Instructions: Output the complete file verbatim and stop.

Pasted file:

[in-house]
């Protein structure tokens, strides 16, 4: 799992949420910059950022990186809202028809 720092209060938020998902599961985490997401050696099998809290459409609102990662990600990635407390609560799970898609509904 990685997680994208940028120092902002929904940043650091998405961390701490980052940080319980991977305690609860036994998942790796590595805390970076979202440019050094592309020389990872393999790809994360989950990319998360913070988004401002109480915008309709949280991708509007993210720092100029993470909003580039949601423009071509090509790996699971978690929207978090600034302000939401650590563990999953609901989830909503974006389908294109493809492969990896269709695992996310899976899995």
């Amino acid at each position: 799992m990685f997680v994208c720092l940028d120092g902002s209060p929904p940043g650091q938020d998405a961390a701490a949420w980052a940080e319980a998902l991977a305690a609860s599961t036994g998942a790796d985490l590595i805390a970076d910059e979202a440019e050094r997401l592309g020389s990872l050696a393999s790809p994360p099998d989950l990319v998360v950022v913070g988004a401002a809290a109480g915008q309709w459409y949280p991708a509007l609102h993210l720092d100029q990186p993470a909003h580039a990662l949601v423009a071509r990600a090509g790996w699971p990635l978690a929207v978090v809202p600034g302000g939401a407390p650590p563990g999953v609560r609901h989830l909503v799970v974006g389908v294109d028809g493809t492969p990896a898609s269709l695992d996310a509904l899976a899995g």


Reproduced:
[in-house]
């Protein structure tokens, strides 16, 4: 799992949420910059950022990186809202028809 720092209060938020998902599961985490997401050696099998809290459409609102990662990600990635407390609560799970898609509904 990685997680994208940028120092902002929904940043650091998405961390701490980052940080319980991977305690609860036994998942790796590595805390970076979202440019050094592309020389990872393999790809994360989950990319998360913070988004401002109480915008309709949280991708509007993210720092100029993470909003580039949601423009071509090509790996699971978690929207978090600034302000939401650590563990999953609901989830909503974006389908294109493809492969990896269709695992996310899976899995």
């Amino acid at each position: 799992m990685f997680v994208c720092l940028d120092g902002s209060p929904p940043g650091q938020d998405a961390a701490a949420w980052a940080e319980a998902l991977a305690a609860s599961t036994g998942a790796d985490l590595i805390a970076d910059e979202a440019e050094r997401l592309g020389s990872l050696a393999s790809p994360p099998d989950l990319v998360v950022v913070g988004a401002a809290a109480g915008q309709w459409y949280p991708a509007l609102h993210l720092d100029q990186p993470a909003h580039a990662l949601v423009a071509r990600a090509g790996w699971p990635l978690a929207v978090v809202p600034g302000g939401a407390p650590p563990g999953v609560r609901h989830l909503v799970v974006g389908v294109d028809g493809t492969p990896a898609s269709l695992d996310a509904l899976a899995g």